While seeking to adapt in an ever-changing regulatory environment, bankers must adhere to heightened data requirements, new calculation procedures, and auditor/examiner scrutiny. Specifically, financial institutions have to complete numerous steps when calculating their allowance for loan and lease losses (ALLL). This can often be time-consuming, especially when multiple individuals are involved in calculating the allowance, and as the calculation extends to a life-of-loan model, the calculation will become increasingly inter-departmental.

This requires banks to pay attention to obstacles that hinder risk management objectives. In the highly regulated environment where documentation and data-driven assumptions are key, a very real obstacle can be inefficiency, particularly while building out current expected credit loss (CECL) models. With an ALLL workflow management system, the institution can identify and resolve points of inefficiency, helping to achieve compliance.

Benefits of an ALLL workflow system

Workflow management systems can be described as technology or software that allow an institution to define, execute, manage, and modify processes related to specific strategic business objectives. They eliminate redundant tasks and ensure that tasks are completed in the outlined order.

A workflow management system that covers the ALLL under incurred-loss models would provide access to real-time, comprehensive information on the status of impaired and pooled loans in the portfolio, documentation of tasks assigned to each individual, a place for time-stamped notes, and the impact of stress scenarios on loans.

From a cross-functional standpoint, the benefits of an ALLL workflow system include:

  • An integrated way to get portfolio risk data from the credit administration team, including:
    • Quick access to risk ratings
    • The classification of loans for individual or pooled analyses
    • Which methodologies are used
    • The amount (if any) needed to reserve, etc.
  • Having the most recent list of loans to review for potential impairment
  • A streamlined process to review current impaired loans to incorporate newly rated TDRs
  • Updated charge-offs and recoveries that pull through since the last calculation date
  • More transparent comparisons with the general ledger for overall accuracy

Having better information when preparing the allowance has numerous advantages when it comes to accuracy, speed and ease of preparation.

Applications for workflow: Managing the CECL process

For many financial institutions, the process of preparing for CECL can take several months or even years. It involves numerous bank employees, including financial employees, analysts, credit committee members, accounting representatives and examiners/auditors. As the allowance is calculated, bottlenecks are common, as a result of:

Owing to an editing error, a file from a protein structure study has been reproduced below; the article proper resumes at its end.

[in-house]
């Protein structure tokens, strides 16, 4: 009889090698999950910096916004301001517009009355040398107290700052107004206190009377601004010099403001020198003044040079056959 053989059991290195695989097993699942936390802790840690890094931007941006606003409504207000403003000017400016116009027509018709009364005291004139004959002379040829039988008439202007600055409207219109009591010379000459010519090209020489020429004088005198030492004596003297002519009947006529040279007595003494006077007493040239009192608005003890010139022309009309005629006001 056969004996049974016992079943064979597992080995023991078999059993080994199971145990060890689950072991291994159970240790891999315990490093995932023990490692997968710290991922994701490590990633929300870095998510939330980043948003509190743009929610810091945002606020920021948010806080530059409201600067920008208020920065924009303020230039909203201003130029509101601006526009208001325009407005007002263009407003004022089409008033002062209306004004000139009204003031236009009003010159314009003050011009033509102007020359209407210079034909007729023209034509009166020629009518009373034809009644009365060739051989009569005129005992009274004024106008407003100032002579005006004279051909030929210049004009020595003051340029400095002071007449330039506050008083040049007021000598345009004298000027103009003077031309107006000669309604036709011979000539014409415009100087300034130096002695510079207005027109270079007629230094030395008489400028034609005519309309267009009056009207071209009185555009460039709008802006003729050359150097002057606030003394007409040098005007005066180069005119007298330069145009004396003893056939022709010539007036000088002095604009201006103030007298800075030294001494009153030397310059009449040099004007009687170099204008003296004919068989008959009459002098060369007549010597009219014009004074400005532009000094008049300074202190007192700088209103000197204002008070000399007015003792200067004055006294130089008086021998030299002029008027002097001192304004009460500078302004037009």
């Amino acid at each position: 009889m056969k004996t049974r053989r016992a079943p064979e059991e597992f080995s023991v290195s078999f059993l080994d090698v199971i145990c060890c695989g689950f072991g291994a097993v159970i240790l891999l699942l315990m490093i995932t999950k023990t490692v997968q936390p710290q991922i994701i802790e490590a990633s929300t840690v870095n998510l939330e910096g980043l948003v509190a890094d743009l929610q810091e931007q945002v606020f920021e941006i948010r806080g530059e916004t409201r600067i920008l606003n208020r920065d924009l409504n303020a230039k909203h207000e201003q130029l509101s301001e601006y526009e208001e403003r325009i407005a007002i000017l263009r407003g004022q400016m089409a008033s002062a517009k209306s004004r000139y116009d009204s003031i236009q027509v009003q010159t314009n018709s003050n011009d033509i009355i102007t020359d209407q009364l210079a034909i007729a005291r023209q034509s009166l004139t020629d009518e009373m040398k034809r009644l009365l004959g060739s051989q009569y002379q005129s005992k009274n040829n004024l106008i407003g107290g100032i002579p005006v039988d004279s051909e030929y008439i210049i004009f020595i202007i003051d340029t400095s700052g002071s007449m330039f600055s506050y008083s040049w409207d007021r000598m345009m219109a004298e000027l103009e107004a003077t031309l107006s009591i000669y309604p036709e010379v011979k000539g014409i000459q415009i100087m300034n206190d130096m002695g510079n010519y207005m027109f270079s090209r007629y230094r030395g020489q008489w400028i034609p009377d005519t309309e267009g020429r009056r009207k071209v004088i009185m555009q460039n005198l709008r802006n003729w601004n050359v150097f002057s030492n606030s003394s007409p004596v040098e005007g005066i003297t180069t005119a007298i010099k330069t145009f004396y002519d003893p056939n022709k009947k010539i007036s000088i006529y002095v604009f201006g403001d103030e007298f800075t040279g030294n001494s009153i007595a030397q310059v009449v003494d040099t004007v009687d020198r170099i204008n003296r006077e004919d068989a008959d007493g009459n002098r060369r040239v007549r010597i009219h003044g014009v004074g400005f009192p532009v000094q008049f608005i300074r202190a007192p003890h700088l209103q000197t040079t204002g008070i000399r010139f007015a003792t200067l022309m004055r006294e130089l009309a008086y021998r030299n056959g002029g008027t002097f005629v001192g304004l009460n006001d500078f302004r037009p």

• Disorganized or nonexistent CECL committees
  • Data mismanagement
  • No revisitation of loan pool segmentation strategies
  • Uncertainty regarding which methodologies to use
  • The vagueness of qualitative adjustments and economic forecasting
  • Not enough documentation to support decisions

Without a systematic and comprehensive way of defining and tracking the process, bank management is forced to rely on anecdotal information as to the status of the allowance process – a process that’s repeated at least quarterly and sometimes monthly.

But visibility into the process enables management to both (1) see the status of workflow tasks and (2) have an audit trail to keep track of what has been completed and by whom, leading to improved portfolio management and better forecasting.

Robert Ashbaugh, a former banker with PNC Bank and current Abrigo Executive Risk Management Consultant, notes: “It is very difficult to manage your portfolio risk when you are manually tracking it. Managers are seeking status updates on a weekly basis not only for their supervisor but also for auditors and examiners. There is no central source available to locate this information.”

If you remove management’s responsibility of allocating and monitoring the progress of day-to-day activities, the management team can allocate more time to strategic decisions that similarly support the institution’s growth or profitability objectives.

While an ALLL “workflow” can be tailored to suit any process within a bank or credit union, particular applications of a workflow management solution within the financial department can yield efficiency gains, higher employee productivity, visibility into the process, documentation ready for examiners, and a consistent adherence to the institution’s best practices. Specifically, ALLL workflows can help the bank or credit union overcome challenges with CECL project management, allowance audits, tracking documents associated with the calculation and identifying or transitioning loans to an impaired status.

Furthermore, with the rise of industry-specific solutions, a bank or credit union may choose to adopt a workflow management solution with pre-built templates, offering insight into how peer institutions establish stages and assign responsibility during the CECL calculation process. Regardless of which solution an institution implements, ALLL workflow management systems tend to unify employees with diverse skills into a more cohesive unit while building in a layer of accountability and awareness. Armed with that information and an efficient and transparent system, the bank or credit union will be better positioned to meet risk mitigation objectives.


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